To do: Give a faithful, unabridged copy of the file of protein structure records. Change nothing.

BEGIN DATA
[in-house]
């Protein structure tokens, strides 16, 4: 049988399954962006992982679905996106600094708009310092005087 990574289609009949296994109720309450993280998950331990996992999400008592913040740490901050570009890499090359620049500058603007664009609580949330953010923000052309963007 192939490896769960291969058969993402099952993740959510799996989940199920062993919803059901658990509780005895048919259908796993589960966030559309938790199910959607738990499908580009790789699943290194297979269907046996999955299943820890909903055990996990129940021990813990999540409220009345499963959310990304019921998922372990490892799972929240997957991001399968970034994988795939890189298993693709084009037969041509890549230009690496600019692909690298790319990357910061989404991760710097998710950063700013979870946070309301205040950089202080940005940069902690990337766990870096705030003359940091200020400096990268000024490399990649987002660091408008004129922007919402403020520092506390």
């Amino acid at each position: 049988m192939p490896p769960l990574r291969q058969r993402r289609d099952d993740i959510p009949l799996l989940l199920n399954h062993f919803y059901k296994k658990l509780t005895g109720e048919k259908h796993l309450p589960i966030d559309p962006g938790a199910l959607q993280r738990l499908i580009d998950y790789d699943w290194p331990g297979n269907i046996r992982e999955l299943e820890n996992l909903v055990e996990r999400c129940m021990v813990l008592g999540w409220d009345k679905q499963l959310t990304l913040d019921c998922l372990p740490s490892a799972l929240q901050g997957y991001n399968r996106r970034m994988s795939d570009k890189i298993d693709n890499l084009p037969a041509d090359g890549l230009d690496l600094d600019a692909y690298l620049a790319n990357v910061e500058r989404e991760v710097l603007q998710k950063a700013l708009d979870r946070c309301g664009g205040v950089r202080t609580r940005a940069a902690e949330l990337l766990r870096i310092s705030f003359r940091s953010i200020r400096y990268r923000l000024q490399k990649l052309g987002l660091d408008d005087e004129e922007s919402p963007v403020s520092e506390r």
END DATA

[in-house]
């Protein structure tokens, strides 16, 4: 049988399954962006992982679905996106600094708009310092005087 990574289609009949296994109720309450993280998950331990996992999400008592913040740490901050570009890499090359620049500058603007664009609580949330953010923000052309963007 192939490896769960291969058969993402099952993740959510799996989940199920062993919803059901658990509780005895048919259908796993589960966030559309938790199910959607738990499908580009790789699943290194297979269907046996999955299943820890909903055990996990129940021990813990999540409220009345499963959310990304019921998922372990490892799972929240997957991001399968970034994988795939890189298993693709084009037969041509890549230009690496600019692909690298790319990357910061989404991760710097998710950063700013979870946070309301205040950089202080940005940069902690990337766990870096705030003359940091200020400096990268000024490399990649987002660091408008004129922007919402403020520092506390």
């Amino acid at each position: 049988m192939p490896p769960l990574r291969q058969r993402r289609d099952d993740i959510p009949l799996l989940l199920n399954h062993f919803y059901k296994k658990l509780t005895g109720e048919k259908h796993l309450p589960i966030d559309p962006g938790a199910l959607q993280r738990l499908i580009d998950y790789d699943w290194p331990g297979n269907i046996r992982e999955l299943e820890n996992l909903v055990e996990r999400c129940m021990v813990l008592g999540w409220d009345k679905q499963l959310t990304l913040d019921c998922l372990p740490s490892a799972l929240q901050g997957y991001n399968r996106r970034m994988s795939d570009k890189i298993d693709n890499l084009p037969a041509d090359g890549l230009d690496l600094d600019a692909y690298l620049a790319n990357v910061e500058r989404e991760v710097l603007q998710k950063a700013l708009d979870r946070c309301g664009g205040v950089r202080t609580r940005a940069a902690e949330l990337l766990r870096i310092s705030f003359r940091s953010i200020r400096y990268r923000l000024q490399k990649l052309g987002l660091d408008d005087e004129e922007s919402p963007v403020s520092e506390r």